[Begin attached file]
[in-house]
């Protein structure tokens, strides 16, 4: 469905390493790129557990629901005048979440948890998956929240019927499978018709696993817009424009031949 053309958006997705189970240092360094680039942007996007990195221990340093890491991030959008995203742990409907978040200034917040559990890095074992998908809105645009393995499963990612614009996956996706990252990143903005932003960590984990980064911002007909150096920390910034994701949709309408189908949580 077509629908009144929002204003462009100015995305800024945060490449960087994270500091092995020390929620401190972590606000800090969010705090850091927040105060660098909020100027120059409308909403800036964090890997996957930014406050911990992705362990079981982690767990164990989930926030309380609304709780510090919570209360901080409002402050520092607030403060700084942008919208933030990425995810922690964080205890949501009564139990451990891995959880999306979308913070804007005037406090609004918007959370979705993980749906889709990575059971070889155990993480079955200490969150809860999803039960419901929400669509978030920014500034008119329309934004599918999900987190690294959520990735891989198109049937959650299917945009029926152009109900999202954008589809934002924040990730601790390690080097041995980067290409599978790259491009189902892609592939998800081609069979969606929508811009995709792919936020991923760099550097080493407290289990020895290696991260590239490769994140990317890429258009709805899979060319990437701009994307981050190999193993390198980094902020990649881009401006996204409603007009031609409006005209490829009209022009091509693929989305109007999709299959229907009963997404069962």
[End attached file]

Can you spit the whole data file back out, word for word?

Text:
[in-house]
């Protein structure tokens, strides 16, 4: 469905390493790129557990629901005048979440948890998956929240019927499978018709696993817009424009031949 053309958006997705189970240092360094680039942007996007990195221990340093890491991030959008995203742990409907978040200034917040559990890095074992998908809105645009393995499963990612614009996956996706990252990143903005932003960590984990980064911002007909150096920390910034994701949709309408189908949580 077509629908009144929002204003462009100015995305800024945060490449960087994270500091092995020390929620401190972590606000800090969010705090850091927040105060660098909020100027120059409308909403800036964090890997996957930014406050911990992705362990079981982690767990164990989930926030309380609304709780510090919570209360901080409002402050520092607030403060700084942008919208933030990425995810922690964080205890949501009564139990451990891995959880999306979308913070804007005037406090609004918007959370979705993980749906889709990575059971070889155990993480079955200490969150809860999803039960419901929400669509978030920014500034008119329309934004599918999900987190690294959520990735891989198109049937959650299917945009029926152009109900999202954008589809934002924040990730601790390690080097041995980067290409599978790259491009189902892609592939998800081609069979969606929508811009995709792919936020991923760099550097080493407290289990020895290696991260590239490769994140990317890429258009709805899979060319990437701009994307981050190999193993390198980094902020990649881009401006996204409603007009031609409006005209490829009209022009091509693929989305109007999709299959229907009963997404069962």